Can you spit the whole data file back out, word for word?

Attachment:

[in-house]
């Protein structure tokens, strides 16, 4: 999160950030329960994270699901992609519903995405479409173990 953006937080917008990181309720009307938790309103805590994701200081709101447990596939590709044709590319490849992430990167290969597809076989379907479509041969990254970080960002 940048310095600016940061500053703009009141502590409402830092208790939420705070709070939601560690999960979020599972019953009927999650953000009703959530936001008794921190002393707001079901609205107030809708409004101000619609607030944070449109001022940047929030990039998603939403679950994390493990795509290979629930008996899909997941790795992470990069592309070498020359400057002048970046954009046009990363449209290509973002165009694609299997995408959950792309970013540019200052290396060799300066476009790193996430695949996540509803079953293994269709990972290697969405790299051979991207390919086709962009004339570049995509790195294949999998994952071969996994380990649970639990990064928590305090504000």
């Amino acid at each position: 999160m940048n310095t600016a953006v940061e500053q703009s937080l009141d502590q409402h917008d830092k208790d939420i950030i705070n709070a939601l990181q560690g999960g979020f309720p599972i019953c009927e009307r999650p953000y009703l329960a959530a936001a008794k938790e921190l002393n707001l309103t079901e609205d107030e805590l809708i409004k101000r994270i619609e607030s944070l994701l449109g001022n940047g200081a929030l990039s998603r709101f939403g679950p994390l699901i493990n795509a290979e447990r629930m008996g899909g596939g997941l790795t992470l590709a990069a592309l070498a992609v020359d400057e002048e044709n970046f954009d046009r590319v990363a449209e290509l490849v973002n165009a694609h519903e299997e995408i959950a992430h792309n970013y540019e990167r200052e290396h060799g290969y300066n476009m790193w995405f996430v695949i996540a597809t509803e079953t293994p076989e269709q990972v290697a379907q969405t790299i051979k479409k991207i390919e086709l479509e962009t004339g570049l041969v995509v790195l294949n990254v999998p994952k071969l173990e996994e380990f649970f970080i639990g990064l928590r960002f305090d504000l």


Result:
[in-house]
């Protein structure tokens, strides 16, 4: 999160950030329960994270699901992609519903995405479409173990 953006937080917008990181309720009307938790309103805590994701200081709101447990596939590709044709590319490849992430990167290969597809076989379907479509041969990254970080960002 940048310095600016940061500053703009009141502590409402830092208790939420705070709070939601560690999960979020599972019953009927999650953000009703959530936001008794921190002393707001079901609205107030809708409004101000619609607030944070449109001022940047929030990039998603939403679950994390493990795509290979629930008996899909997941790795992470990069592309070498020359400057002048970046954009046009990363449209290509973002165009694609299997995408959950792309970013540019200052290396060799300066476009790193996430695949996540509803079953293994269709990972290697969405790299051979991207390919086709962009004339570049995509790195294949999998994952071969996994380990649970639990990064928590305090504000």
């Amino acid at each position: 999160m940048n310095t600016a953006v940061e500053q703009s937080l009141d502590q409402h917008d830092k208790d939420i950030i705070n709070a939601l990181q560690g999960g979020f309720p599972i019953c009927e009307r999650p953000y009703l329960a959530a936001a008794k938790e921190l002393n707001l309103t079901e609205d107030e805590l809708i409004k101000r994270i619609e607030s944070l994701l449109g001022n940047g200081a929030l990039s998603r709101f939403g679950p994390l699901i493990n795509a290979e447990r629930m008996g899909g596939g997941l790795t992470l590709a990069a592309l070498a992609v020359d400057e002048e044709n970046f954009d046009r590319v990363a449209e290509l490849v973002n165009a694609h519903e299997e995408i959950a992430h792309n970013y540019e990167r200052e290396h060799g290969y300066n476009m790193w995405f996430v695949i996540a597809t509803e079953t293994p076989e269709q990972v290697a379907q969405t790299i051979k479409k991207i390919e086709l479509e962009t004339g570049l041969v995509v790195l294949n990254v999998p994952k071969l173990e996994e380990f649970f970080i639990g990064l928590r960002f305090d504000l």